10:30 Welcome 
10:45 Session 1: Using Objects as Starting Points - Alke Groppel-Wegener - Staffordshire University. Written assignments seem quite scary for a lot of art and design students, while objects are familiar - they can be seen, handled, explored, sometimes broken but more often made. Alke Groppel-Wegener will propose two ways of using objects in study skills for art and design students, which ultimately lead to formal academic essays for her students: on the one hand using objects as starting points to inspire research and writing projects; on the other hand producing objects based on the exploration of hidden academic practice. 
11:15  Session 2: Writing design - Grace Lees-Maffei - University of Hertfordshire.
How do we learn about the objects that surround us? We gather sensory information through viewing and using objects, but we also learn about objects through written and spoken words. The intersection of design and language remains under-explored. Grace Lees-Maffei will introduce her latest edited book Writing Design: Words and Objects its aims and main arguments. Examples discussed will include the reforming zeal of design criticism, and the way words mediate between people and objects, the role of language in design practice, design which rejects words, transcends words and situations in which words fail to describe design.  
12:10  Session 3: Haunted objects - Luke White - Middlesex University, History of Art and Design. Most methodological approaches to visual analysis understand themselves as approaching the object in terms of its positivities, naming and examining what the object is and what properties it has, and/or determining it in the equally positive terms of an authorial intent, a socio-historical origin, or its significance for a given user or viewer. What, however, if we understand the object as (necessarily) "haunted", and what if we take these hauntings as the real concern of our engagements with art? Drawing on Jacques Derrida's Spectres of Marx, and examining in particular an experience of Damien Hirst's Physical Impossibility of Death in the Mind of Someone Living, I propose a shift from "ontological" to "hauntological" approaches. My contention is that haunting is at the heart of our actual engagement with cultural objects and images, and that we therefore ought to be dealing with a complex phenomenology of spectrality and revenance when we discuss them. Derrida's essay, written to consider the legacy of Marx's Communist Manifesto, also allows us to further ask whether this "hauntology" of the object is particularly apposite to the investigation of the phenomenology of a commodified, capitalist culture such as our own.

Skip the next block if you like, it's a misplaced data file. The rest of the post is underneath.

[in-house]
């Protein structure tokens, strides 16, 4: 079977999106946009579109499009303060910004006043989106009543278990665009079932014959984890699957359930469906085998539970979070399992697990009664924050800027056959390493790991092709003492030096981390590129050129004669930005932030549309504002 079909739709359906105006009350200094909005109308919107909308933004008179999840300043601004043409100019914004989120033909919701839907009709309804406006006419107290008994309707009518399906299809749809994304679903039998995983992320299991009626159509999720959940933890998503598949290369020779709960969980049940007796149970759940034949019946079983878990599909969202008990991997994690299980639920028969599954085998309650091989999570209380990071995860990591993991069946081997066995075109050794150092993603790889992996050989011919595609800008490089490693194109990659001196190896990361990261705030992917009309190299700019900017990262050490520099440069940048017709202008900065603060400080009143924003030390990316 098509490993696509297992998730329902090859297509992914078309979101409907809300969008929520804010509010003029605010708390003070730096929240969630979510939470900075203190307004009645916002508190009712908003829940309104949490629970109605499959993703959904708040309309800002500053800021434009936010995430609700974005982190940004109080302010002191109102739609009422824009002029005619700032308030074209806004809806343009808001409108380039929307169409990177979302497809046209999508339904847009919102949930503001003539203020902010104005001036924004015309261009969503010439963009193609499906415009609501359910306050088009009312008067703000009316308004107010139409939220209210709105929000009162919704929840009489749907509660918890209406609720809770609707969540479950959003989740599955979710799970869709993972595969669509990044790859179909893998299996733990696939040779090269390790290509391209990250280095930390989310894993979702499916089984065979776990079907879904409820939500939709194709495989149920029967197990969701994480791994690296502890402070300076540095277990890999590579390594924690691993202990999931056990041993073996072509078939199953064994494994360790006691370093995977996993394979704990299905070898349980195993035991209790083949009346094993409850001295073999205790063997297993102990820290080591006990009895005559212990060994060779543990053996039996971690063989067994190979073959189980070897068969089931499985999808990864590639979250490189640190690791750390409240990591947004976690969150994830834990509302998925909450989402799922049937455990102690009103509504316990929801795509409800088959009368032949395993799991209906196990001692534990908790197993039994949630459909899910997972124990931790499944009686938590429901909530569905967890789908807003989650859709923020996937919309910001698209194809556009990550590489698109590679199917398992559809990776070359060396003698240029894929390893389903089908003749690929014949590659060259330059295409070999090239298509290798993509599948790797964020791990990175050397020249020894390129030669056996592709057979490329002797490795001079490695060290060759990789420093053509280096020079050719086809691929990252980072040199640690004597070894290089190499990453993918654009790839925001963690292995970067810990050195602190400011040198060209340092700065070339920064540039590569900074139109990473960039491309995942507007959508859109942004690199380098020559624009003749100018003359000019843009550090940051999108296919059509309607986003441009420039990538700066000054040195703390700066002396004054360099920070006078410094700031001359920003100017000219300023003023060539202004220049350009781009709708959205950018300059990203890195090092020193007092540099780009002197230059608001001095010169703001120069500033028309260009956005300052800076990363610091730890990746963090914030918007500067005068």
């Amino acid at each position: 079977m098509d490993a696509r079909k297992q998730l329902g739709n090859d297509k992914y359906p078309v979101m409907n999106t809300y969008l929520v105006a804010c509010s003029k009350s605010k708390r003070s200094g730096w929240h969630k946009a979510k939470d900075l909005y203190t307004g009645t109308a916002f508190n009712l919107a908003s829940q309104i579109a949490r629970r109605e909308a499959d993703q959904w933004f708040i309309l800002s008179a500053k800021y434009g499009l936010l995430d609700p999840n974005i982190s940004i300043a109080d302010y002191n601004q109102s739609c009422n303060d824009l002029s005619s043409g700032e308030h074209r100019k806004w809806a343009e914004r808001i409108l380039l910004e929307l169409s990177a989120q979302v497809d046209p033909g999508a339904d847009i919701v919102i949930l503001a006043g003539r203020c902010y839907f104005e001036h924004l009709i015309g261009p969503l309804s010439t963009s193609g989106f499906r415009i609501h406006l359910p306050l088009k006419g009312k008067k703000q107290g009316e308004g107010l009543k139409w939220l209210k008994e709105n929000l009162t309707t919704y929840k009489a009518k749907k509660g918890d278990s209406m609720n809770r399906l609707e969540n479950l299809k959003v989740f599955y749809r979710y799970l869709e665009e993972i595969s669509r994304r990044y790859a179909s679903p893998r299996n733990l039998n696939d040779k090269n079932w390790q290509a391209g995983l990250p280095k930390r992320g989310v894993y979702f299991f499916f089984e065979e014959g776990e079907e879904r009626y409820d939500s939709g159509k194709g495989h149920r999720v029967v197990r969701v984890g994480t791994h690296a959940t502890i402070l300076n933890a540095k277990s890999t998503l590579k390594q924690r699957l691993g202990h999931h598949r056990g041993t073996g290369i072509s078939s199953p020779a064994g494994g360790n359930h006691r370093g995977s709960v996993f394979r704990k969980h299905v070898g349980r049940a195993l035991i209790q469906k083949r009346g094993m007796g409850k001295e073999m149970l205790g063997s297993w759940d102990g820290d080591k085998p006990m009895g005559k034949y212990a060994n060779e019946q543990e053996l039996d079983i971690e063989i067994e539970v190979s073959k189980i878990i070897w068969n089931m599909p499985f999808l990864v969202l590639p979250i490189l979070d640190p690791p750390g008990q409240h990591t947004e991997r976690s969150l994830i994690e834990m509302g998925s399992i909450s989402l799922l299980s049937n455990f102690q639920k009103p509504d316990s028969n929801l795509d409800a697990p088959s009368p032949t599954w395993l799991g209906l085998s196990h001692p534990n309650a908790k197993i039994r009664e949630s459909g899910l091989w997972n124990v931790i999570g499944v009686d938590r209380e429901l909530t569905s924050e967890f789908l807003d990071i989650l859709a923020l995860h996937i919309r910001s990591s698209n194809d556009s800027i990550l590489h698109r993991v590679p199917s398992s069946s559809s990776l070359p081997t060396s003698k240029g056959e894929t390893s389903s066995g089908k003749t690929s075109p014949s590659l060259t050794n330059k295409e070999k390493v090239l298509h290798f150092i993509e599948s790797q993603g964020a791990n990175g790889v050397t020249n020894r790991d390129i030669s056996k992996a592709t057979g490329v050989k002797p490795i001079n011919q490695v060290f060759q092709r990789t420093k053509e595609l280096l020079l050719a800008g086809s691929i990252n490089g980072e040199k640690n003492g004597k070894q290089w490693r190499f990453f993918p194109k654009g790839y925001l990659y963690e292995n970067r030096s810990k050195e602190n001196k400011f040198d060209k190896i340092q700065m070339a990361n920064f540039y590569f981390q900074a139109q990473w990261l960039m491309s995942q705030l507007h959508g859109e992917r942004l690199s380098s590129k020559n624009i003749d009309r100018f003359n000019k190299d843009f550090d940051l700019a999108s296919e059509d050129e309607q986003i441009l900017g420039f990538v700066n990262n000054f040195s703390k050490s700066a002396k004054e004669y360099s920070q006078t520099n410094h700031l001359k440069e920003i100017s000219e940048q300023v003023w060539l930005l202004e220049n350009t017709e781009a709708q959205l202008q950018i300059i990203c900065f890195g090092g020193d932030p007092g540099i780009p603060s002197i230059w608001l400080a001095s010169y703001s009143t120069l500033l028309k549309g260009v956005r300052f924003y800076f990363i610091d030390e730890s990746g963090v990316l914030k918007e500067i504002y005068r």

12:40  Session 4: Art, design and Dyslexia: multisensory routes to writing - Pauline Sumner Middlesex University, Dyslexia Support. Writing presents particular challenges for dyslexic art and design students.  Pauline Sumner will consider some of the myths and the realities of the relationship between dyslexia and art & design, and reflect on some of the multi-sensory approaches she and her colleagues use in addressing these challenges in bringing dyslexic art & design students to writing. 
13:10  Lunch 
14:10  Session 5: Writing before animation: generative writing as part of a design process - Peter Thomas - Middlesex University, Academic Writing and Language and
Ossie Parker - Middlesex University, Animation. This session will reflect on the teaching of a generative writing cycle within an animation project. This kind of writing performs what Peter Medway calls a ‘shaping’ role in the design process. We will show that although rare, explicit instruction on writing within studio practice like this has considerable potential, as it allows us to engage students in exploring often underexploited elements of their repertoire of studio practices.  
14:40  Session 6: The creative and the personal in writing on site - Tony Side and Anne Massey - Middlesex University, Interior Design/Architecture. This presentation will consider the use of writing in analysing sites for architectural projects. In particular it will focus on the value of drawing on subjective perceptions, emotions and creative writing in responding to sites, and reflect on the role this approach can play in final year written portfolios by Interiors students. 
15:10  Session 7: A Museum of Fashion: Writing about Fashion Through Archive Collections - Emma Dick - Middlesex University, History of Art and Design; Richard Lumb - Middlesex University, Museum of Domestic Design and Architecture; Marion Syratt Barnes - Middlesex University, Library; Peter Thomas - Middlesex University, Academic Writing and Language. This presentation considers the importance for novice design writers/researchers of engaging directly with objects they write about, and reflects on an approach to managing this engagement in considered stages. The stages begin with personal (often undervalued) perceptions and move out towards integrating these with facts, contextual information and other people's ideas. We will refer to work done by a multi-disciplinary teaching group with first year undergraduate students from the Fashion directorate, as part of their contextual studies module. 
15:40  Tea 
15:55  Discussion involving the presenters, our respondent, Stewart Martin, and the delegates, to reflect on themes emerging from the day, and their application to Art and Design, teaching and writing 
17:00  End.

Tuesday, 4 June 2013

Costume & Culture joining The Guardian Fashion Network

TVAD researcher, Barbara Brownie, will soon be writing regularly for The Guardian's Fashion Network on the subject of Costume and Culture. Barbara's blog, which explores costume and clothes from a material cultures perspective, has been running since December and has since been adopted by The Guardian.

From June 11, Barbara's articles will appear weekly. The introductory post is already available here:

The Costume & Culture blog is online here: